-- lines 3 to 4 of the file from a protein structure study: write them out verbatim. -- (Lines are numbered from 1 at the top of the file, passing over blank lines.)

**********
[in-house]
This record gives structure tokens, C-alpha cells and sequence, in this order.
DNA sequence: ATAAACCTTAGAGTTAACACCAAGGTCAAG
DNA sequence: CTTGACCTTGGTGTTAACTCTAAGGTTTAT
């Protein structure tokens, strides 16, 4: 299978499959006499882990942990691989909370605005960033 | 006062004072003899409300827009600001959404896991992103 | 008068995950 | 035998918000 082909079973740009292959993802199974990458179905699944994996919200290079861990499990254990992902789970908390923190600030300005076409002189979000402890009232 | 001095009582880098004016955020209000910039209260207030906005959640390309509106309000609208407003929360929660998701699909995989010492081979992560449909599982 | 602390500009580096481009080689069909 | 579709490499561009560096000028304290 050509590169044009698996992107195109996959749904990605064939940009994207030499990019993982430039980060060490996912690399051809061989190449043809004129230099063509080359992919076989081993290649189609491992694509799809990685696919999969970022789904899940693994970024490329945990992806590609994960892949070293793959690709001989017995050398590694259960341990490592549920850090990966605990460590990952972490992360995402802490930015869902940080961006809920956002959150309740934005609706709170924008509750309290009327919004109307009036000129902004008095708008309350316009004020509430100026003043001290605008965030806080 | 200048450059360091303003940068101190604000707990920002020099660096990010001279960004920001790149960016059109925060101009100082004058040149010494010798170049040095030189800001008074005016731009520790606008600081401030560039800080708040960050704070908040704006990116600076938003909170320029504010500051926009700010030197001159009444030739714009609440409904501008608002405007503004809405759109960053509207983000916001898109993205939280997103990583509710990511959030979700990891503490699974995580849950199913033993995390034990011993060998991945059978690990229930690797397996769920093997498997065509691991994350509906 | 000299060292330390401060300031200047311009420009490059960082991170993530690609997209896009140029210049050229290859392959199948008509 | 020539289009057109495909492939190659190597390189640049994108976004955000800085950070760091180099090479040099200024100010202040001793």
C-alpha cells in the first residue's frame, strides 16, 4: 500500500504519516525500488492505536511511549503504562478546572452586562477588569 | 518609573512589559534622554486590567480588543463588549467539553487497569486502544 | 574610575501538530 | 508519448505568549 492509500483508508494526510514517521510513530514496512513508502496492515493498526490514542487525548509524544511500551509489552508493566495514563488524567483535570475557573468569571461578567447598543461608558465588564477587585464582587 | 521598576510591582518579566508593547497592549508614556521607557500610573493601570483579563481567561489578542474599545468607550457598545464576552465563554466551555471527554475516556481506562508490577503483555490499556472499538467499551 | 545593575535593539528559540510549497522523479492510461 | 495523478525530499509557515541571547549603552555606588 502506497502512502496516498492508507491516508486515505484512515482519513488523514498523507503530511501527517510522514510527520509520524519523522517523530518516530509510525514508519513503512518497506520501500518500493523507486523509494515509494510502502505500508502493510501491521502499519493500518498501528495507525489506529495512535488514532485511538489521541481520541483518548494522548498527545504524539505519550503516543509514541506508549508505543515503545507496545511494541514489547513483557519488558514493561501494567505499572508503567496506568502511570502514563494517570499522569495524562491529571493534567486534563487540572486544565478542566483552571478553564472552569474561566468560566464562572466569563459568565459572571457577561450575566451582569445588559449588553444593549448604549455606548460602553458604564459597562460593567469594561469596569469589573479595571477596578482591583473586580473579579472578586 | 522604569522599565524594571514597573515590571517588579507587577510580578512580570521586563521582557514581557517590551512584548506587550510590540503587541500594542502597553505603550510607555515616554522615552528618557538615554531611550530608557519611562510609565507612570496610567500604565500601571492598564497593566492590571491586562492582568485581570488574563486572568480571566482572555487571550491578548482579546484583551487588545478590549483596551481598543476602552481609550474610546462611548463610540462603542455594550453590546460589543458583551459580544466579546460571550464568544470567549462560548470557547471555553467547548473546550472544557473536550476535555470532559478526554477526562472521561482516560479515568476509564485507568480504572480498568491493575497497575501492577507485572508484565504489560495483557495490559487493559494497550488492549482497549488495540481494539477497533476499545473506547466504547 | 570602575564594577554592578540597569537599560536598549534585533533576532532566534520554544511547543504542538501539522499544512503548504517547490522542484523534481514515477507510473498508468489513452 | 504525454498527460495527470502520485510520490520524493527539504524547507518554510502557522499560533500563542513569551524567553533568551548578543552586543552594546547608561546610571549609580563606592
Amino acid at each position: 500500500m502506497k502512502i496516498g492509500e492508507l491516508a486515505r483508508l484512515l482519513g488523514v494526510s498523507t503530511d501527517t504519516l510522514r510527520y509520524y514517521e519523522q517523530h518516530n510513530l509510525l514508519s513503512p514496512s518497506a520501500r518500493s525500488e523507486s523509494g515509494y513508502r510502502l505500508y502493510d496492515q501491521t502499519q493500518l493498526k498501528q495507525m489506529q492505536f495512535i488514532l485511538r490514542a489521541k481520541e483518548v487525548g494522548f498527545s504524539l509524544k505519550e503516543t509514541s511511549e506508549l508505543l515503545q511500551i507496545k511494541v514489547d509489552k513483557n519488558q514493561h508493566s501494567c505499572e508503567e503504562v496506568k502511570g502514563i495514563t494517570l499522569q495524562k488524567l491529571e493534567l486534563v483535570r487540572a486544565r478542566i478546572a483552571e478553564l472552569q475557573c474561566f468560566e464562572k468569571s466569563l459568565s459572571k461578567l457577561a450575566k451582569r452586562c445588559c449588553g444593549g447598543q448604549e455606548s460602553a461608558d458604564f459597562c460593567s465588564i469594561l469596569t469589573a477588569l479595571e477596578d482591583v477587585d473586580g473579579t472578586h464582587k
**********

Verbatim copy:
DNA sequence: ATAAACCTTAGAGTTAACACCAAGGTCAAG
DNA sequence: CTTGACCTTGGTGTTAACTCTAAGGTTTAT